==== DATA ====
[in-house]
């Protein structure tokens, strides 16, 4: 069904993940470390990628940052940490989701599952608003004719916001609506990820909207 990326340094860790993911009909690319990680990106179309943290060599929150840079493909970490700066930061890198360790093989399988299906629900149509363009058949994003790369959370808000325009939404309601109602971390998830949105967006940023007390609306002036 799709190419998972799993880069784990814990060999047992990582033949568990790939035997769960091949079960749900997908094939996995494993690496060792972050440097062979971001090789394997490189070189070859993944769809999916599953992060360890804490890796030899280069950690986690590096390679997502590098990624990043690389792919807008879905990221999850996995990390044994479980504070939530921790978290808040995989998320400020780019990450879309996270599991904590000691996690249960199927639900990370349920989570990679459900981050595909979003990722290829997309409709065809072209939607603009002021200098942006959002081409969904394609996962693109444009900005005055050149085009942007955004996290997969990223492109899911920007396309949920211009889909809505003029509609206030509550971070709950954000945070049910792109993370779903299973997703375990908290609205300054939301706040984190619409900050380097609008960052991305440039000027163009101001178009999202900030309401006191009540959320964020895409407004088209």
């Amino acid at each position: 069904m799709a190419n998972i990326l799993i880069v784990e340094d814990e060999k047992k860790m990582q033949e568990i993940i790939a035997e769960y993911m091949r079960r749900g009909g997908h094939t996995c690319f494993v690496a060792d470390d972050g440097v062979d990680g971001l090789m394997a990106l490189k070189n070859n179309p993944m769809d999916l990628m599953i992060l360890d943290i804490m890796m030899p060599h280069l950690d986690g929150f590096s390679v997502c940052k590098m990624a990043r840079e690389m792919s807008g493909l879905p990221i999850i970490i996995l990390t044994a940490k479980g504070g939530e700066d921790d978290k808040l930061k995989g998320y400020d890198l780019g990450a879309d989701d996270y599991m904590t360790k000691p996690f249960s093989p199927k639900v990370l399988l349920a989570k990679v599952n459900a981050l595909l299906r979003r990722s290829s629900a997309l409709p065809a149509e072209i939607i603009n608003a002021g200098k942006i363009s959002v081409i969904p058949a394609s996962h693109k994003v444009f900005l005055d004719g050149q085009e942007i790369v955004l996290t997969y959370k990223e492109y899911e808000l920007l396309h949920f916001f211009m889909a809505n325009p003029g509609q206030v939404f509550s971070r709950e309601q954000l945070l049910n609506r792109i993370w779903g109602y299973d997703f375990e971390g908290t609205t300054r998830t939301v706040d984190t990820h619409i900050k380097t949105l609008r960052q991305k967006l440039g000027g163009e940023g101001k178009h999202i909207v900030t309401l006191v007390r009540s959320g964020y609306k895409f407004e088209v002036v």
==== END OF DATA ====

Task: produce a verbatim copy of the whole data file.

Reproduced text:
[in-house]
């Protein structure tokens, strides 16, 4: 069904993940470390990628940052940490989701599952608003004719916001609506990820909207 990326340094860790993911009909690319990680990106179309943290060599929150840079493909970490700066930061890198360790093989399988299906629900149509363009058949994003790369959370808000325009939404309601109602971390998830949105967006940023007390609306002036 799709190419998972799993880069784990814990060999047992990582033949568990790939035997769960091949079960749900997908094939996995494993690496060792972050440097062979971001090789394997490189070189070859993944769809999916599953992060360890804490890796030899280069950690986690590096390679997502590098990624990043690389792919807008879905990221999850996995990390044994479980504070939530921790978290808040995989998320400020780019990450879309996270599991904590000691996690249960199927639900990370349920989570990679459900981050595909979003990722290829997309409709065809072209939607603009002021200098942006959002081409969904394609996962693109444009900005005055050149085009942007955004996290997969990223492109899911920007396309949920211009889909809505003029509609206030509550971070709950954000945070049910792109993370779903299973997703375990908290609205300054939301706040984190619409900050380097609008960052991305440039000027163009101001178009999202900030309401006191009540959320964020895409407004088209």
């Amino acid at each position: 069904m799709a190419n998972i990326l799993i880069v784990e340094d814990e060999k047992k860790m990582q033949e568990i993940i790939a035997e769960y993911m091949r079960r749900g009909g997908h094939t996995c690319f494993v690496a060792d470390d972050g440097v062979d990680g971001l090789m394997a990106l490189k070189n070859n179309p993944m769809d999916l990628m599953i992060l360890d943290i804490m890796m030899p060599h280069l950690d986690g929150f590096s390679v997502c940052k590098m990624a990043r840079e690389m792919s807008g493909l879905p990221i999850i970490i996995l990390t044994a940490k479980g504070g939530e700066d921790d978290k808040l930061k995989g998320y400020d890198l780019g990450a879309d989701d996270y599991m904590t360790k000691p996690f249960s093989p199927k639900v990370l399988l349920a989570k990679v599952n459900a981050l595909l299906r979003r990722s290829s629900a997309l409709p065809a149509e072209i939607i603009n608003a002021g200098k942006i363009s959002v081409i969904p058949a394609s996962h693109k994003v444009f900005l005055d004719g050149q085009e942007i790369v955004l996290t997969y959370k990223e492109y899911e808000l920007l396309h949920f916001f211009m889909a809505n325009p003029g509609q206030v939404f509550s971070r709950e309601q954000l945070l049910n609506r792109i993370w779903g109602y299973d997703f375990e971390g908290t609205t300054r998830t939301v706040d984190t990820h619409i900050k380097t949105l609008r960052q991305k967006l440039g000027g163009e940023g101001k178009h999202i909207v900030t309401l006191v007390r009540s959320g964020y609306k895409f407004e088209v002036v």